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November 2009

Non-Apparatus Training Routine for Upper Body

I’m an advocate of non-apparatus training techniques in situations where you do not have the ability to use an apparatus. This may be due to an injury which prevents the range of motion necessary to perform certain apparatus-based movements or it may be that you simply don’t have access to the equipment necessary to perform apparatus-based exercises. Whatever the reason for using them, non-apparatus techniques can be a great way to achieve muscular development. However, I would not recommend replacing an apparatus-based routine with a completely non-apparatus training routine.

I’ve used a variety of non-apparatus training methods over the course of my career and I’ve been intrigued by the high level of interest that such methods receive from the general public. Given the high level of interest in these methods, I’ve outlined my top recommendations for a non-apparatus training routine. We’ll begin with an upper body routine in this post, and in the next post, I’ll share my lower body recommendations.

Upper Body

Pull-Ups/Push-Ups

Alternate chin pull-ups with raised push-ups. You’ll want to do 3-4 total sets of each exercise while alternating between exercises for each consecutive set. Neither exercise will detract from your ability to perform the other because you’re working completely different muscle groups.

You can use a swing set, monkey bars, or other playground equipment for a chin pull-up bar.

It’s fairly easy to find a pull-up chin bar. It might be something you fashion from items around the house or you can find one on a school playground. When you do your pull-ups, you’ll want to bring your chin in front of and just over the bar. When you come down, don’t go all the way down into a complete hanging position. You’ll want to stop about 3-4 inches short of a complete hang and then begin to pull yourself up again. This is to keep your muscles under tension and you’ll learn across exercises that the time your muscles are under tension is extremely important for muscle growth. You’ll aim to complete whatever number of reps you can do and then repeat that number for each pull-up set.

For the push-ups, you’ll want your legs raised. You can prop your legs on a wall or stairs, whatever is convenient in your training area. For each push-up, your chest will nearly touch the ground. When you come up, you want to push until your arms are about 85-90% straight. Don’t lock your elbows. You’ll aim for as many as reps as you can get and sustain across each set. You don’t want to drops reps each set.

Leg Raises/Crunches

To target the abs, you’ll do leg raises using the pull-up bar. From a hanging position, you will contract your abs and raise your legs from a vertical position up to a horizontal position where they are extended straight out in front of you. You may also use traditional crunches to target the abs.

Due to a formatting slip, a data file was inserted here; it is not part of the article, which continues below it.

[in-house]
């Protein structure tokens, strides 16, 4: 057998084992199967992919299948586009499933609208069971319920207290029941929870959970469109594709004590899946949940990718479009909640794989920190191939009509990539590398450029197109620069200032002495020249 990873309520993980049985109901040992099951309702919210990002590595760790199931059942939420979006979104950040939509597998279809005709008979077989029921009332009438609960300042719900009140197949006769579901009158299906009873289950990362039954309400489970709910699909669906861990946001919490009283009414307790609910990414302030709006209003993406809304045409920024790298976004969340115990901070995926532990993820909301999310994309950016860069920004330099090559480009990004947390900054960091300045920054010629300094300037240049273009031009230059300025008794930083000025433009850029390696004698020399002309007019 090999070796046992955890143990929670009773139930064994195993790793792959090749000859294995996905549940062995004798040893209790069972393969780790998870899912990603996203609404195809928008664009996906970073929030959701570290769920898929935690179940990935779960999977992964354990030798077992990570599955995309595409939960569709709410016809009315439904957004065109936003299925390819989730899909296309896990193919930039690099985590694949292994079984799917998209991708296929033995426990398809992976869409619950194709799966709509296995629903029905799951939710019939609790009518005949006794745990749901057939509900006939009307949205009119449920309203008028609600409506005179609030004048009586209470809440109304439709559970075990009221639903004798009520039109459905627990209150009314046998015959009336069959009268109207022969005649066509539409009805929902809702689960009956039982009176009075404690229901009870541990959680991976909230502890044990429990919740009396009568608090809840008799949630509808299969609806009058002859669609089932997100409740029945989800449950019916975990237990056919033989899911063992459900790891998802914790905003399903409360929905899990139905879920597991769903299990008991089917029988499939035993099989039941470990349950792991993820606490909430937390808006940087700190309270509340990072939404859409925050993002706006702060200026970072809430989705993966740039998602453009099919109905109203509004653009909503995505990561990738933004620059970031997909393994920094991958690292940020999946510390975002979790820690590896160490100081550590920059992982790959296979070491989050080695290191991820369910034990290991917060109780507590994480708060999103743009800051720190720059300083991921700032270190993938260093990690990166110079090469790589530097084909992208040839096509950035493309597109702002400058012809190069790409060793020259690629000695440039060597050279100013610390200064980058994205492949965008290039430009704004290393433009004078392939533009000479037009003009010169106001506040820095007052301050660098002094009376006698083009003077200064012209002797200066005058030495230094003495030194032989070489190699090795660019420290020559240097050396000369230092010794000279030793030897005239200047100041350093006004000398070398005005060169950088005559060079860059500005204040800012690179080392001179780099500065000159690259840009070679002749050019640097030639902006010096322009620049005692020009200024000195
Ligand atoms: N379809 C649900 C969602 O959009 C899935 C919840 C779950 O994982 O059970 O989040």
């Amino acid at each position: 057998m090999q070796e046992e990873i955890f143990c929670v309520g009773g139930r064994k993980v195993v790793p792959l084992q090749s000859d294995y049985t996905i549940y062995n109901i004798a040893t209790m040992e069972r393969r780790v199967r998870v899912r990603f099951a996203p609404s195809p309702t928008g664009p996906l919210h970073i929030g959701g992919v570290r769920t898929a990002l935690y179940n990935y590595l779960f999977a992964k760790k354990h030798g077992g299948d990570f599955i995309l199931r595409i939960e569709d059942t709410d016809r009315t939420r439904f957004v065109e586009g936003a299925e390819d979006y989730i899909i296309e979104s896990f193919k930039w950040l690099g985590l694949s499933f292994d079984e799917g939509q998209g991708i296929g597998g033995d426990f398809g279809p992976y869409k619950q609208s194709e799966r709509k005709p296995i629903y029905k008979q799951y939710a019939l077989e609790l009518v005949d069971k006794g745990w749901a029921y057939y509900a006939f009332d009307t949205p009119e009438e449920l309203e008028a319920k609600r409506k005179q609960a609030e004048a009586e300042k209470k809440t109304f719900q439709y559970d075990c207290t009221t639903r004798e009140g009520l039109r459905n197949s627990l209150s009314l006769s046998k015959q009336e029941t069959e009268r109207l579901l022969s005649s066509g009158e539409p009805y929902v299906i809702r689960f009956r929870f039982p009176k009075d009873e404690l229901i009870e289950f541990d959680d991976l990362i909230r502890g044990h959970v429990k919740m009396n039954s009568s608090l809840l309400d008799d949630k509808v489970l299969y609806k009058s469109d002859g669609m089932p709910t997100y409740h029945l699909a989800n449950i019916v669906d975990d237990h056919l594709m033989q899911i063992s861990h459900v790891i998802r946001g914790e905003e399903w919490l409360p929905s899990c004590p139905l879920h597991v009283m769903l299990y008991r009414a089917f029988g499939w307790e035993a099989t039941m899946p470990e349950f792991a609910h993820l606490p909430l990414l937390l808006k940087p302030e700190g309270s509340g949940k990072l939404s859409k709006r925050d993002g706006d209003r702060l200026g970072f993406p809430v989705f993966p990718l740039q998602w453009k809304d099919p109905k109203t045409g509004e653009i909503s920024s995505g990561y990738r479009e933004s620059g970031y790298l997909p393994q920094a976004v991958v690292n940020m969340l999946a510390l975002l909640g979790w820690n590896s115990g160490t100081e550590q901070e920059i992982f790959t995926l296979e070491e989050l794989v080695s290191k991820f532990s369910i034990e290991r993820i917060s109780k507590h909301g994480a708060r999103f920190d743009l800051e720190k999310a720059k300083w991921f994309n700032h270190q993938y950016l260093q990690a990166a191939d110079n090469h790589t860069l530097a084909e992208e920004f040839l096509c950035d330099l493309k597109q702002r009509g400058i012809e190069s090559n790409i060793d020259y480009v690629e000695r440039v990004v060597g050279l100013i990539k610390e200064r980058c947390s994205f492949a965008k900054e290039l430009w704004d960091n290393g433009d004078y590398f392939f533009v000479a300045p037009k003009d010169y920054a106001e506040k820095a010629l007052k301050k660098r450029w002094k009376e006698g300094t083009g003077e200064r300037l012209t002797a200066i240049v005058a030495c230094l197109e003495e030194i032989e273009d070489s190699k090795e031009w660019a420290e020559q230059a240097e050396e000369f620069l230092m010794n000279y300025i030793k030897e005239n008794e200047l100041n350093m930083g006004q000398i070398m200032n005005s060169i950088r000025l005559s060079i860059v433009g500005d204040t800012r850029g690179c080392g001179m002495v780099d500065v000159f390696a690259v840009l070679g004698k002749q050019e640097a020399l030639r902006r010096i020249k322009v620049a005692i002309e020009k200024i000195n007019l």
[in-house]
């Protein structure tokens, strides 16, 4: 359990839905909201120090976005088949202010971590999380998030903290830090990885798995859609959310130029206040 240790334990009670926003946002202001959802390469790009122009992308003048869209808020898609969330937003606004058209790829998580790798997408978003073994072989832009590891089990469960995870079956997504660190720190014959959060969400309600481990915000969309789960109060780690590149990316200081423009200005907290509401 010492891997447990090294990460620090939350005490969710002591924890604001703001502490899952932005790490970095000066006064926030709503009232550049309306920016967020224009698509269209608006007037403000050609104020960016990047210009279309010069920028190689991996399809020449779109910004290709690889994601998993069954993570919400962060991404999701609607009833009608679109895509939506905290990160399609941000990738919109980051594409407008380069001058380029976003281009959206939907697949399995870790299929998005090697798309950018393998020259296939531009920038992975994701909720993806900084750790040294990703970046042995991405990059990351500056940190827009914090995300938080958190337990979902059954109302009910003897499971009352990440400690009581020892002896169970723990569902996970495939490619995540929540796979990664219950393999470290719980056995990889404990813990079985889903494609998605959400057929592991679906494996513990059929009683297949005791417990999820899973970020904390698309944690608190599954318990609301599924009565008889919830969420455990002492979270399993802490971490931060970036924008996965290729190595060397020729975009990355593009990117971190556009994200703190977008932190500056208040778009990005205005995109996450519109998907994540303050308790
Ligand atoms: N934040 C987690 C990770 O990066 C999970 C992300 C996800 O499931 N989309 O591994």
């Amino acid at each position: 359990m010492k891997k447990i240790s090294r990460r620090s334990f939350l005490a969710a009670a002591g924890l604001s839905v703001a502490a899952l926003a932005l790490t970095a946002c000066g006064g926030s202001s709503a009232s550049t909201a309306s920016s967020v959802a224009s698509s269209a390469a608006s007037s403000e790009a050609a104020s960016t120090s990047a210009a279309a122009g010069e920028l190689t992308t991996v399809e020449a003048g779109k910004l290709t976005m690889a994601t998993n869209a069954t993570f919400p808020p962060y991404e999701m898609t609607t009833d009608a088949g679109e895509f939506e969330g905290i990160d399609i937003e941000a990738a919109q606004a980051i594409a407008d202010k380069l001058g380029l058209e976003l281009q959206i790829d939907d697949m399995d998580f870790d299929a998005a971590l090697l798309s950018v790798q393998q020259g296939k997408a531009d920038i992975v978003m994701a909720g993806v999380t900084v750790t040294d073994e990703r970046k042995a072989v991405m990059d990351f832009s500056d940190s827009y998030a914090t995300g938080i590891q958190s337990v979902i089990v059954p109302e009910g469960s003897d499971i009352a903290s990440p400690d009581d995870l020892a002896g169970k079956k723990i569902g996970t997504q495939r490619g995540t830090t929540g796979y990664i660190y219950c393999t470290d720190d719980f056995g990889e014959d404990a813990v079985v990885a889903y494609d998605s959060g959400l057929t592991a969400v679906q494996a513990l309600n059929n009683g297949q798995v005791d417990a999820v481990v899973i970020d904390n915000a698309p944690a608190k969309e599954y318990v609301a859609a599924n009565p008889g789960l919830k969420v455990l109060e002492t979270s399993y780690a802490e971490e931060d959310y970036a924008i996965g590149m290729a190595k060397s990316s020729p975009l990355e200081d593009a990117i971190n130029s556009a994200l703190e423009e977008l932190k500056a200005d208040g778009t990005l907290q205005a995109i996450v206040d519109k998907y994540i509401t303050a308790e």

In the next blog post, I’ll share my lower body non-apparatus training recommendations.

Until then, keep training hard.

Jack King

Non-Apparatus Training: Dispelling a Myth about My Career

Jack King's trophy collection

Following a 1991 article published in Iron Man magazine, I received a ton of calls asking how it was that I was able to win the Masters Mr. America using the push-up alone for upper body development. The first problem is that I did not do only push-ups for upper body development. Unfortunately, the way the article was written led many to this false belief. I would be quick to set them straight. I did use push-ups, but used them along with other apparatus-based upper body exercises. Push-ups were a great addition to my routine when I was unable to do bench presses and other apparatus-based chest exercises due to an injury.

My conversations with people about the Iron Man article typically led to me sharing my repertoire of “non-apparatus training” techniques for the entire body. I believe in the power of non-apparatus training techniques when you cannot perform apparatus-based exercises due to injury, lack of equipment, or any other valid reason. However, you have to have to perform non-apparatus techniques at a level of intensity that would emulate what you would perform on an apparatus. You have to use appropriate set and rep counts to challenge your body in such a way as to create parallel gains to what you’d see using apparatus. I would not recommend replacing an apparatus-based training routine with a non-apparatus-based routine. Use non-apparatus training to supplement an apparatus-based routine, not replace it. The bottom line is that non-apparatus training is helpful when you don’t want to give up your training routine altogether due to circumstances which prevent you from using an appartus.

Now that we’ve set the fact straight, I would like to share my recommendations for a non-apparatus training routine should you ever find yourself in a situation where you would need to implement one. I’ll highlight some upper body techniques in my next post and lower body techniques in the following post.

Until next time, keep training hard.

Jack King

Introduction from Jack King- GJQ37SFPFDFZ

You can go to the About Me page to learn more about me and my career, but the gist of why I am doing this blog is to share training tips and offer words of encouragement and advice for bodybuilders, Olympic lifters, and physique competitors. I’m always willing to talk and share what I know. I love doing just that. Therefore, I’ve started this blog as a way to make sharing easier.

Stay tuned for future posts, the first of which will be about “non-apparatus training”. Until then, keep training hard.

Jack King

GJQ37SFPFDFZ

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